Arne Duncan has been pretty relentless in stumping for his new book How Schools Work (a book which Amazon currently lists as the #1 best-seller in the category "charter schools").
I don't intend to read the book because I don't intend to enrich Duncan's already-blossoming bank balance with my own money. If you'd like a review of the whole thing, I recommend this review by Aaron Pallas for Hechinger or Valerie Strauss's take or even Rick Hess's reaction at Forbes. Duncan has written something, but it isn't really a memoir and it certainly isn't an explanation of How Schools Work, a subject on which Duncan remains spectacularly obtuse.
him speak about it on NPR, so that you don't have to. Spoiler alert: it will once again reveal Duncan's signature inability to reflect usefully on any of his experience. It is a common thread in most reviews of the book-- Arne Duncan never seems to learn a thing.
The interview starts out by noting that Duncan is the Secretary of Education who led us through the horror and tragedy of Sandy Hook, and then tosses out a softball question about his professional basketball career; for the record, he played pro ball in Australia which was "a lot of fun." Also, he met his wife there. Suddenly I realize that calls for LeBron James to become Secretary of Education are not as far-fetched as I was thinking.
Since Arne's opening line is "Education runs on lies" (which, as Strauss points out, is a lousy sentence), he's asked to lay out what the biggest lie is in education. He settles on three:
First, the lie that we value education. There's a valid point to be made here, but Duncan isn't going to make it. Instead he's going to say that if we were really supporting education, all politicians would come together in a bi-partisan, non-partisan agreement. Thing that Duncan has not learned: that his own preferred policies and ideas are not non-partisan. He will also tie this to another favorite point-- that folks don't vote based on education issues. He has a point here, but he may not have it for much longer. We'll see.
Second, the lie that we value teachers. We don't pay them enough, we don't support them as professionals, we don't give them adequate training, and we don't give them meaningful career ladders. Which would be a more meaningful list if it didn't come from someone who led the way in devaluing the teaching profession. He was a champion of Teach for America, the ultimate expression of the Anyone Can Do This ethos (and is an exemplar of inadequate training). He ignored what teachers had to say about any of his reform ideas, and he championed an evaluation system rooted in the assumption that teachers could do a better job but they're just too lazy and unwilling to get to work. And he called us liars plenty of times, too.
Third, the lie that we value our children. As a culture, that's unfortunately true. He's going to specifically point at gun violence. And only gun violence. Because if he were to acknowledge that we also fail to value our children when we allow systemic racism and systemic poverty, then he would have to confront his own notion that such socio-economic problems are just "excuses" for teachers to do a crappy job. Duncan's solution to poverty, racism, and even the challenges facing students with special needs was always "expectations." So all he's going to talk about is gun violence, because teachers and schools are supposed to be fixing everything else.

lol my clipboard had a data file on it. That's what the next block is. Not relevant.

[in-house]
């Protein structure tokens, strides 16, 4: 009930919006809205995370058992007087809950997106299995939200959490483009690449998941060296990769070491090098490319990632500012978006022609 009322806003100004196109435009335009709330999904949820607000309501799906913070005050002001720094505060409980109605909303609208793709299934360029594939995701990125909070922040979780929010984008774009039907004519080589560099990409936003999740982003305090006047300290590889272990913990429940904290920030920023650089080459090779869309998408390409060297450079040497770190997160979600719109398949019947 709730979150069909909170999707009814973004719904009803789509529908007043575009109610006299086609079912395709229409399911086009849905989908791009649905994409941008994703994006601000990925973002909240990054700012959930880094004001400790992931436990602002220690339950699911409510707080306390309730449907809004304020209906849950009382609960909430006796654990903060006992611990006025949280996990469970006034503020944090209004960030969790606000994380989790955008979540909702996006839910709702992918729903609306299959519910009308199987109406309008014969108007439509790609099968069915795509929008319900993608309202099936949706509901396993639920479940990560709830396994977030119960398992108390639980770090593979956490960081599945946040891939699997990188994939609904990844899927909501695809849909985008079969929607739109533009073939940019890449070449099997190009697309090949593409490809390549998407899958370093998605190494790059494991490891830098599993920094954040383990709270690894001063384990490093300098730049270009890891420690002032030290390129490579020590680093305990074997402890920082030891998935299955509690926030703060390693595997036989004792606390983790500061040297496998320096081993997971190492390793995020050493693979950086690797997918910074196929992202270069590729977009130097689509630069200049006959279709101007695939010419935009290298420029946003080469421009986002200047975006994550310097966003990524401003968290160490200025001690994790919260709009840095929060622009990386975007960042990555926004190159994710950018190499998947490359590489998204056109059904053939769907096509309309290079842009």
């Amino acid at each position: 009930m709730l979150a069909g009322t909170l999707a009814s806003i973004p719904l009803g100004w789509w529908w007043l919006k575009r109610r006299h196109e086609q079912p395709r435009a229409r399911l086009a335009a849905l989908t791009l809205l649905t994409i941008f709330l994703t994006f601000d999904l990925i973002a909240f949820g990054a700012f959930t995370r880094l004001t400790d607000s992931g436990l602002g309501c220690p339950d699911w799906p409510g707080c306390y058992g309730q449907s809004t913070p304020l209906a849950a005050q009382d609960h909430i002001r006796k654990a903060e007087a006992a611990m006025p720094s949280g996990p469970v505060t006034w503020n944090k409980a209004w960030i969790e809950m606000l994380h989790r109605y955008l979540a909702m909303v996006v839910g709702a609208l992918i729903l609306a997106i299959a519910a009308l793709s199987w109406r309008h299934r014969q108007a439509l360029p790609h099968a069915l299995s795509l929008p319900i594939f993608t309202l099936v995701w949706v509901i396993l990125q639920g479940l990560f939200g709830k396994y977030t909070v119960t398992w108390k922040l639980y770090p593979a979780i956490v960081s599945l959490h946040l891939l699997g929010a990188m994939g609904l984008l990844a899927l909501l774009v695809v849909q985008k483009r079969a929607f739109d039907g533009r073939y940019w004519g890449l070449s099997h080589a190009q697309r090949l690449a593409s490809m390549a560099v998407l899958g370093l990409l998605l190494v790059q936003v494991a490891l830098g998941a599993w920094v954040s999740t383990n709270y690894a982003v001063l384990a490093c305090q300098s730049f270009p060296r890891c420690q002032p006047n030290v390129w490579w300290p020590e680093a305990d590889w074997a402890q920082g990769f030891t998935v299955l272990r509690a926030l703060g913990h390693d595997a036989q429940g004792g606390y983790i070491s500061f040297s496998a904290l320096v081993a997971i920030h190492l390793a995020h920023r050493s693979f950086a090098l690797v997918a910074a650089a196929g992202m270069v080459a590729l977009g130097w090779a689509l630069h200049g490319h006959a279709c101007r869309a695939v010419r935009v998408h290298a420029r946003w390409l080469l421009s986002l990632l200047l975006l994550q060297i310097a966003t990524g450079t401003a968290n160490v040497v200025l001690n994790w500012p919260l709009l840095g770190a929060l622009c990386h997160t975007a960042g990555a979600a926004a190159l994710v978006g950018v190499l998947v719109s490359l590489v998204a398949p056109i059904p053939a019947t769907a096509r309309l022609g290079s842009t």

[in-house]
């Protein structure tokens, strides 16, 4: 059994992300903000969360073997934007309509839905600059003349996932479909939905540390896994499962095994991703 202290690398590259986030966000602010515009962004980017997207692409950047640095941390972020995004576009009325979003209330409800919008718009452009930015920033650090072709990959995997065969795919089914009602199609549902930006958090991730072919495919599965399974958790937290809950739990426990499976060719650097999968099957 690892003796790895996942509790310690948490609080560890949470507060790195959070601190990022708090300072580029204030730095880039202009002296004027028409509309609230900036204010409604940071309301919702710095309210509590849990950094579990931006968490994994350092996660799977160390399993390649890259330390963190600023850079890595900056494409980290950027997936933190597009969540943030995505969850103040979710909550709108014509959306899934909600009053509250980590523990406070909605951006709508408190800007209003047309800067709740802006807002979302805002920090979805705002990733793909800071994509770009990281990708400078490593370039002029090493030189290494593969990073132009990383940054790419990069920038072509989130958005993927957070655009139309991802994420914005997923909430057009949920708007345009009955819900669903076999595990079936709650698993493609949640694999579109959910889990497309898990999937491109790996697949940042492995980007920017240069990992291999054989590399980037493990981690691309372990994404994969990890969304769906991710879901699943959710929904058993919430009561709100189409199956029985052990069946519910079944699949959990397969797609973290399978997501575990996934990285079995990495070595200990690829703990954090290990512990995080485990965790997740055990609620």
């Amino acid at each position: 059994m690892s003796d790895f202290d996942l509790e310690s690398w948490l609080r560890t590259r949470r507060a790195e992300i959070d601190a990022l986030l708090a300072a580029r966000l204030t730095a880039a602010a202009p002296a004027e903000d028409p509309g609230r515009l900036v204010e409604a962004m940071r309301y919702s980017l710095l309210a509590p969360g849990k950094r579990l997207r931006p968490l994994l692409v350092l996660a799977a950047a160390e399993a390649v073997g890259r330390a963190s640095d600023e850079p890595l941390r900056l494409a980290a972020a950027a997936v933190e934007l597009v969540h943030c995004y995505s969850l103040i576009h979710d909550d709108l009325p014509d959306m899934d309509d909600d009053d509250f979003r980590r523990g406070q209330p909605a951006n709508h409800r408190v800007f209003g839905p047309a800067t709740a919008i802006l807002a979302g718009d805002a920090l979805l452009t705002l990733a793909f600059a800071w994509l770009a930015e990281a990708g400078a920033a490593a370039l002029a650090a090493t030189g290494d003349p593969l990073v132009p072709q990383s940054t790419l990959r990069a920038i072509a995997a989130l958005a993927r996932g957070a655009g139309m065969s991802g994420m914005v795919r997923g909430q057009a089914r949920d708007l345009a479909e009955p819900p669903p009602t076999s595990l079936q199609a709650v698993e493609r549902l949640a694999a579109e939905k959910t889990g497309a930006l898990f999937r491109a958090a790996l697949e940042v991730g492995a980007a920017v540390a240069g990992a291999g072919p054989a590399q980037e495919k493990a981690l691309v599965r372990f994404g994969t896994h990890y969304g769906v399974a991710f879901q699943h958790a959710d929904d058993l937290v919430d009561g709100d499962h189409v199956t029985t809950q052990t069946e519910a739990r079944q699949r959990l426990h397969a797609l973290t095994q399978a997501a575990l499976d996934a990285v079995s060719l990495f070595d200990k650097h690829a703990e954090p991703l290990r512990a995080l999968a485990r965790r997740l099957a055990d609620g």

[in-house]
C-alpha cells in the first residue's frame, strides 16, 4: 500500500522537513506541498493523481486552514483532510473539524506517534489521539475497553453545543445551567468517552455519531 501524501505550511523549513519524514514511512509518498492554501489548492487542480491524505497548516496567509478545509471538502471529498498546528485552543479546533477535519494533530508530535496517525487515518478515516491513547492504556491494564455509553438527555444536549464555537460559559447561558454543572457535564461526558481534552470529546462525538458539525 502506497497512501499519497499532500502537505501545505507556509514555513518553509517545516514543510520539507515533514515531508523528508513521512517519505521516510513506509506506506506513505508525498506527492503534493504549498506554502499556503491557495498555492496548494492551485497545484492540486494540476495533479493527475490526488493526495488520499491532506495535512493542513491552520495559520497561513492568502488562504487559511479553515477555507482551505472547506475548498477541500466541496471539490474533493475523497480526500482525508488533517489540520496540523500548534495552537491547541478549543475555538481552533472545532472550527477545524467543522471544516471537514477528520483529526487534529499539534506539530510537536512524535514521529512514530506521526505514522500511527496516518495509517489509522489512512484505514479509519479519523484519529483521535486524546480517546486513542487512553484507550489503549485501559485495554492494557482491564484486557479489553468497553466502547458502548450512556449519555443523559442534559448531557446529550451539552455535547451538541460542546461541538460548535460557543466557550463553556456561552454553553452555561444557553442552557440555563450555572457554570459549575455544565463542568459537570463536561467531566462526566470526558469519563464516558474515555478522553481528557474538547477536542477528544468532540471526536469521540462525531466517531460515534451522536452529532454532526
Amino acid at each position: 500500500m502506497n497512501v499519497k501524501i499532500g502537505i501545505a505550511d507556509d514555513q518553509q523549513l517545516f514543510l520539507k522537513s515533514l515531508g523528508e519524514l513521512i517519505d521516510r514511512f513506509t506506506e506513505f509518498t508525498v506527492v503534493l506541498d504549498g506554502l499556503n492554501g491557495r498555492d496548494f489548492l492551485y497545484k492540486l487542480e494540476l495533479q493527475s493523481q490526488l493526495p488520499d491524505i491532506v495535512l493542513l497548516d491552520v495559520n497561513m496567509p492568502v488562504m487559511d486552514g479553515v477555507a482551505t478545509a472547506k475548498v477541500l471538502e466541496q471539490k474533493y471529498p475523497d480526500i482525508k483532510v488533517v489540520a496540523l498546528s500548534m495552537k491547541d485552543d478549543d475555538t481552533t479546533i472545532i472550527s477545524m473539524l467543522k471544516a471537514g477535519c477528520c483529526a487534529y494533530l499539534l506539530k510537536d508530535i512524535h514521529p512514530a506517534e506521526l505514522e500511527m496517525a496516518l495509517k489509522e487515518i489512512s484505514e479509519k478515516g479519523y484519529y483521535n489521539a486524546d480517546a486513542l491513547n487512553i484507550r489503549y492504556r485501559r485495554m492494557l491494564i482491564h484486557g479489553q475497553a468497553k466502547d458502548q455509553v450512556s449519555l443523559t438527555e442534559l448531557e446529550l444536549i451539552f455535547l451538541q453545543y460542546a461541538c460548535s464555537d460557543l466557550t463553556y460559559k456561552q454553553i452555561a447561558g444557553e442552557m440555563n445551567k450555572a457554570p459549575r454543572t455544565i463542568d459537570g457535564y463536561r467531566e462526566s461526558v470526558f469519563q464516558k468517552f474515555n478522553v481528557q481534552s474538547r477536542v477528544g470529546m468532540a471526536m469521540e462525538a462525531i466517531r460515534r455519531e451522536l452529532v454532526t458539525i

The interviewer asks about the whole "adults making decisions to benefit of other adults" line, and he doesn't really respond. The first part of his answer is that The Netherlands are cool. The second part is about the governor of Mississippi being disappointed that he couldn't get the money to fund a program. Because "we didn't have enough dollars," a construction that Duncan repeats before hinting that stingy old Congress is at fault. Oh, and those poor Mississippi kids ranking down at the bottom in everything. Except that Duncan/Obama created that whole game where the top states got a bunch of money and the bottom states got thoughts and prayers and encouragement to compete harder. It was the Duncan/Obama administration that rejected the idea of giving money where it was most needed and making states scramble for a limited pile of cash instead. What was kid-oriented about that approach, exactly?
The interviewer asks why Duncan is now pushing residency programs, when he had nothing to say about them when he was in office. "Oh, I totes did," fibs Duncan before bemoaning how teachers are unprepared. Actually, he says that teachers say they are unprepared. And knowing some teacher prep programs I can believe that's true, but having been an actual teacher, I cannot imagine anything that could make a 21-year-old newbie think, "Yes, I am totally prepared to face a room full of children tomorrow for the first time." Unless of course that 21-year-old newbie was a dope who didn't understand the situation. Just saying.